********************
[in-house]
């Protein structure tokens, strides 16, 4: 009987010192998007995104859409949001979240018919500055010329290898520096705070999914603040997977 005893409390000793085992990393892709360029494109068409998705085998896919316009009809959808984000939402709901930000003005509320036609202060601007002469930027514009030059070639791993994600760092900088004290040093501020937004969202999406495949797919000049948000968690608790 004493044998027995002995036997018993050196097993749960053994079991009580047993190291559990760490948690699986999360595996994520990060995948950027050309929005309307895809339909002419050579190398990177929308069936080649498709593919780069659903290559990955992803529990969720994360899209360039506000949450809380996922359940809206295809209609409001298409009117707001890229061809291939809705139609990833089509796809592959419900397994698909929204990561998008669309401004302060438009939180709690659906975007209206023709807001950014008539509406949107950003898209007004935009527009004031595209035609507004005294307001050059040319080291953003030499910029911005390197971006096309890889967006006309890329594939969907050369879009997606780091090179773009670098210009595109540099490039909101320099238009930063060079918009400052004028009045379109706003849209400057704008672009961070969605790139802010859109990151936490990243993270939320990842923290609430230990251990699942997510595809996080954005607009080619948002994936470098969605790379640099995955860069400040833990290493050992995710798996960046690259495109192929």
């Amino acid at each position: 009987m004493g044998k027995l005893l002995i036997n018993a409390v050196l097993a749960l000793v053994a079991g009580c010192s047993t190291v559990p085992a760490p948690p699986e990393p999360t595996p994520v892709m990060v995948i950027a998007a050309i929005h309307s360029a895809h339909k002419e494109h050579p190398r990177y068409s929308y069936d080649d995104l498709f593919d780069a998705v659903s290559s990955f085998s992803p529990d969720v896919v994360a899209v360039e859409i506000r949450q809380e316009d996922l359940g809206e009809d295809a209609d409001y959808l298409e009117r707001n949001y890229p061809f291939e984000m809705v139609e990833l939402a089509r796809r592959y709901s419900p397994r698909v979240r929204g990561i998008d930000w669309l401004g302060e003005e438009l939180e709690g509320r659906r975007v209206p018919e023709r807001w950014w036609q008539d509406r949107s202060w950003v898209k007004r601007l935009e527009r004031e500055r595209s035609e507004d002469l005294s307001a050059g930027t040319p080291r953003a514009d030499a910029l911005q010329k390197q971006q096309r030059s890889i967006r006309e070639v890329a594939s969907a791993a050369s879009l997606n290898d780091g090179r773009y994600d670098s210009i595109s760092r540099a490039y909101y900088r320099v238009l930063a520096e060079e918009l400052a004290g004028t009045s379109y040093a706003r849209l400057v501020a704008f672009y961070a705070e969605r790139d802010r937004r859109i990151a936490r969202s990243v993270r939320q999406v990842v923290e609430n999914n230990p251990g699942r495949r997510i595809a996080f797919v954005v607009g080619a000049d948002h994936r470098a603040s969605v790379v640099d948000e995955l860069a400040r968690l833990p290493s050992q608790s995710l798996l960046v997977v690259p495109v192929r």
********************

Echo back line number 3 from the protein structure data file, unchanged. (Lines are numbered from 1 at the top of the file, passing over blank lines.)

């Amino acid at each position: 009987m004493g044998k027995l005893l002995i036997n018993a409390v050196l097993a749960l000793v053994a079991g009580c010192s047993t190291v559990p085992a760490p948690p699986e990393p999360t595996p994520v892709m990060v995948i950027a998007a050309i929005h309307s360029a895809h339909k002419e494109h050579p190398r990177y068409s929308y069936d080649d995104l498709f593919d780069a998705v659903s290559s990955f085998s992803p529990d969720v896919v994360a899209v360039e859409i506000r949450q809380e316009d996922l359940g809206e009809d295809a209609d409001y959808l298409e009117r707001n949001y890229p061809f291939e984000m809705v139609e990833l939402a089509r796809r592959y709901s419900p397994r698909v979240r929204g990561i998008d930000w669309l401004g302060e003005e438009l939180e709690g509320r659906r975007v209206p018919e023709r807001w950014w036609q008539d509406r949107s202060w950003v898209k007004r601007l935009e527009r004031e500055r595209s035609e507004d002469l005294s307001a050059g930027t040319p080291r953003a514009d030499a910029l911005q010329k390197q971006q096309r030059s890889i967006r006309e070639v890329a594939s969907a791993a050369s879009l997606n290898d780091g090179r773009y994600d670098s210009i595109s760092r540099a490039y909101y900088r320099v238009l930063a520096e060079e918009l400052a004290g004028t009045s379109y040093a706003r849209l400057v501020a704008f672009y961070a705070e969605r790139d802010r937004r859109i990151a936490r969202s990243v993270r939320q999406v990842v923290e609430n999914n230990p251990g699942r495949r997510i595809a996080f797919v954005v607009g080619a000049d948002h994936r470098a603040s969605v790379v640099d948000e995955l860069a400040r968690l833990p290493s050992q608790s995710l798996l960046v997977v690259p495109v192929r």